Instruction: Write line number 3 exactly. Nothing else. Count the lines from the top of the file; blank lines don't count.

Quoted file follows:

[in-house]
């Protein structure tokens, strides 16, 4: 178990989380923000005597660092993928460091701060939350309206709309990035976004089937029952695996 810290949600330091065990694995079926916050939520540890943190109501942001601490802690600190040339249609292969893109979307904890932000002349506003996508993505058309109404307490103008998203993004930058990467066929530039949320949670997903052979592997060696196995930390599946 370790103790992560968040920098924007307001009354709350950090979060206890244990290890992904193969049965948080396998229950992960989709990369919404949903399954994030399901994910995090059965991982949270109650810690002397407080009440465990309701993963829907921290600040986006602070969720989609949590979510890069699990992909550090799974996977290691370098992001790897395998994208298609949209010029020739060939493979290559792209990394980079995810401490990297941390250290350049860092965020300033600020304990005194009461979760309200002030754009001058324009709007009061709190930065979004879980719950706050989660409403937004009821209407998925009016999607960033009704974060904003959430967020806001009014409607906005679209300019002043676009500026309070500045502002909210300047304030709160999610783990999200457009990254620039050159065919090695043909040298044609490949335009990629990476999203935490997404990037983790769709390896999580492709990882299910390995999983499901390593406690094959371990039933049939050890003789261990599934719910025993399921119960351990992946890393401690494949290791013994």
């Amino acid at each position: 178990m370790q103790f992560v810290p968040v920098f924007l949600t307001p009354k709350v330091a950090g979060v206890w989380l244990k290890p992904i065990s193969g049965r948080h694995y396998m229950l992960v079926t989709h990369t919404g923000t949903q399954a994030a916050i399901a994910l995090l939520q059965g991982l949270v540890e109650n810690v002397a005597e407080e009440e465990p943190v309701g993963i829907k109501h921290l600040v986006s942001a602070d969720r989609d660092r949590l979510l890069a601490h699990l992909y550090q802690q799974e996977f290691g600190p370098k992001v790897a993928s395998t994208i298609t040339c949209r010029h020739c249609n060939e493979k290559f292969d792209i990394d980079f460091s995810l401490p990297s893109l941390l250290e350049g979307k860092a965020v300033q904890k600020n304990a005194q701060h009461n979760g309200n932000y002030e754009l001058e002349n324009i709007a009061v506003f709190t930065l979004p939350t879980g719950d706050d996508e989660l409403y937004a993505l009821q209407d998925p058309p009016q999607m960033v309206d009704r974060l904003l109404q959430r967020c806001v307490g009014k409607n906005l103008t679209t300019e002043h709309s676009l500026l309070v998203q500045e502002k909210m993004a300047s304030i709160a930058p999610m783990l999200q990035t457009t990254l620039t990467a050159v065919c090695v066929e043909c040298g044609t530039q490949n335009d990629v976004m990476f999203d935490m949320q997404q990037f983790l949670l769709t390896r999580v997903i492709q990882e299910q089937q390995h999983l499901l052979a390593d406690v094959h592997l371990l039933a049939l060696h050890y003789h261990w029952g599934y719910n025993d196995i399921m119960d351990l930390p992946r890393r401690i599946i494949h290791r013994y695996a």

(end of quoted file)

């Amino acid at each position: 178990m370790q103790f992560v810290p968040v920098f924007l949600t307001p009354k709350v330091a950090g979060v206890w989380l244990k290890p992904i065990s193969g049965r948080h694995y396998m229950l992960v079926t989709h990369t919404g923000t949903q399954a994030a916050i399901a994910l995090l939520q059965g991982l949270v540890e109650n810690v002397a005597e407080e009440e465990p943190v309701g993963i829907k109501h921290l600040v986006s942001a602070d969720r989609d660092r949590l979510l890069a601490h699990l992909y550090q802690q799974e996977f290691g600190p370098k992001v790897a993928s395998t994208i298609t040339c949209r010029h020739c249609n060939e493979k290559f292969d792209i990394d980079f460091s995810l401490p990297s893109l941390l250290e350049g979307k860092a965020v300033q904890k600020n304990a005194q701060h009461n979760g309200n932000y002030e754009l001058e002349n324009i709007a009061v506003f709190t930065l979004p939350t879980g719950d706050d996508e989660l409403y937004a993505l009821q209407d998925p058309p009016q999607m960033v309206d009704r974060l904003l109404q959430r967020c806001v307490g009014k409607n906005l103008t679209t300019e002043h709309s676009l500026l309070v998203q500045e502002k909210m993004a300047s304030i709160a930058p999610m783990l999200q990035t457009t990254l620039t990467a050159v065919c090695v066929e043909c040298g044609t530039q490949n335009d990629v976004m990476f999203d935490m949320q997404q990037f983790l949670l769709t390896r999580v997903i492709q990882e299910q089937q390995h999983l499901l052979a390593d406690v094959h592997l371990l039933a049939l060696h050890y003789h261990w029952g599934y719910n025993d196995i399921m119960d351990l930390p992946r890393r401690i599946i494949h290791r013994y695996a």